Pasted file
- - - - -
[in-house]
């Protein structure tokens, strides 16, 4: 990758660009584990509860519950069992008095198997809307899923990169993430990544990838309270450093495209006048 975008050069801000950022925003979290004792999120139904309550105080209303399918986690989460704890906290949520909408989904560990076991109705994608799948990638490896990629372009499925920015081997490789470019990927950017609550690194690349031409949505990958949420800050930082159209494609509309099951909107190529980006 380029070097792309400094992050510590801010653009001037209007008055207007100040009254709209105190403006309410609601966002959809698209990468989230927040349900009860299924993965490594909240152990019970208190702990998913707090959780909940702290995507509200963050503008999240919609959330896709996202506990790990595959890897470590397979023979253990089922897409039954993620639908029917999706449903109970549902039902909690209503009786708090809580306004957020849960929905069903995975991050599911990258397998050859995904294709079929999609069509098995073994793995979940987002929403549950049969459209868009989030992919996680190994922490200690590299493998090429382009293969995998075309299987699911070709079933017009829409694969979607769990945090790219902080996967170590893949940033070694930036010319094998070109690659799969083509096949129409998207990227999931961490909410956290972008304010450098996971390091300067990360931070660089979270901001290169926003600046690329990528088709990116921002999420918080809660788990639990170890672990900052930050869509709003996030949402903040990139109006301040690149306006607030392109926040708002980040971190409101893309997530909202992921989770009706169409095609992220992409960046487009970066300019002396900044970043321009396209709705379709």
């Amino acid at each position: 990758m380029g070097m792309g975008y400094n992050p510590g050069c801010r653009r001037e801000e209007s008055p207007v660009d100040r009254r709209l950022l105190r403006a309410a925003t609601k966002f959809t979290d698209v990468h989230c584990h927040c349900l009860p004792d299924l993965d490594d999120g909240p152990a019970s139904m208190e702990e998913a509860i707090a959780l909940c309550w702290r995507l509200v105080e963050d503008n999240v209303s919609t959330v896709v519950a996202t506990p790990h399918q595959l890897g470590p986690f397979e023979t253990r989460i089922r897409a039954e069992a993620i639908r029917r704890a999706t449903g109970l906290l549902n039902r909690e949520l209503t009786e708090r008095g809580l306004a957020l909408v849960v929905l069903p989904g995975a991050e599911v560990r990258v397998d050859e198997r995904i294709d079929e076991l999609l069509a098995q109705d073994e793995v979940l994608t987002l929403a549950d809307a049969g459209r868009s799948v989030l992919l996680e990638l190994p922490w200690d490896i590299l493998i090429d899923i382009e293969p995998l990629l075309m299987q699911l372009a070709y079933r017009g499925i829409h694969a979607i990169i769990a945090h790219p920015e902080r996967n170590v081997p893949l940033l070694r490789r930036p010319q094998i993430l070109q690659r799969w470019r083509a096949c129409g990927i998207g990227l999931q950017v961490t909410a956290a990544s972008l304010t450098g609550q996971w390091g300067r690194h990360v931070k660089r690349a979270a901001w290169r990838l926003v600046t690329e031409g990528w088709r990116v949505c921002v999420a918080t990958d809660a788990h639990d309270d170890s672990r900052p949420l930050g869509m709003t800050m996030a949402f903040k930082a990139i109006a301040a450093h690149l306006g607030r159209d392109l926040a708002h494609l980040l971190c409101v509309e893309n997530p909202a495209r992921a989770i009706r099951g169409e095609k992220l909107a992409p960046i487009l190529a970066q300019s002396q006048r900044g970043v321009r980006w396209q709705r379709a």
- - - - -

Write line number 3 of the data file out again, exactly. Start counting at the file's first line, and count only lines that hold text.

């Amino acid at each position: 990758m380029g070097m792309g975008y400094n992050p510590g050069c801010r653009r001037e801000e209007s008055p207007v660009d100040r009254r709209l950022l105190r403006a309410a925003t609601k966002f959809t979290d698209v990468h989230c584990h927040c349900l009860p004792d299924l993965d490594d999120g909240p152990a019970s139904m208190e702990e998913a509860i707090a959780l909940c309550w702290r995507l509200v105080e963050d503008n999240v209303s919609t959330v896709v519950a996202t506990p790990h399918q595959l890897g470590p986690f397979e023979t253990r989460i089922r897409a039954e069992a993620i639908r029917r704890a999706t449903g109970l906290l549902n039902r909690e949520l209503t009786e708090r008095g809580l306004a957020l909408v849960v929905l069903p989904g995975a991050e599911v560990r990258v397998d050859e198997r995904i294709d079929e076991l999609l069509a098995q109705d073994e793995v979940l994608t987002l929403a549950d809307a049969g459209r868009s799948v989030l992919l996680e990638l190994p922490w200690d490896i590299l493998i090429d899923i382009e293969p995998l990629l075309m299987q699911l372009a070709y079933r017009g499925i829409h694969a979607i990169i769990a945090h790219p920015e902080r996967n170590v081997p893949l940033l070694r490789r930036p010319q094998i993430l070109q690659r799969w470019r083509a096949c129409g990927i998207g990227l999931q950017v961490t909410a956290a990544s972008l304010t450098g609550q996971w390091g300067r690194h990360v931070k660089r690349a979270a901001w290169r990838l926003v600046t690329e031409g990528w088709r990116v949505c921002v999420a918080t990958d809660a788990h639990d309270d170890s672990r900052p949420l930050g869509m709003t800050m996030a949402f903040k930082a990139i109006a301040a450093h690149l306006g607030r159209d392109l926040a708002h494609l980040l971190c409101v509309e893309n997530p909202a495209r992921a989770i009706r099951g169409e095609k992220l909107a992409p960046i487009l190529a970066q300019s002396q006048r900044g970043v321009r980006w396209q709705r379709a």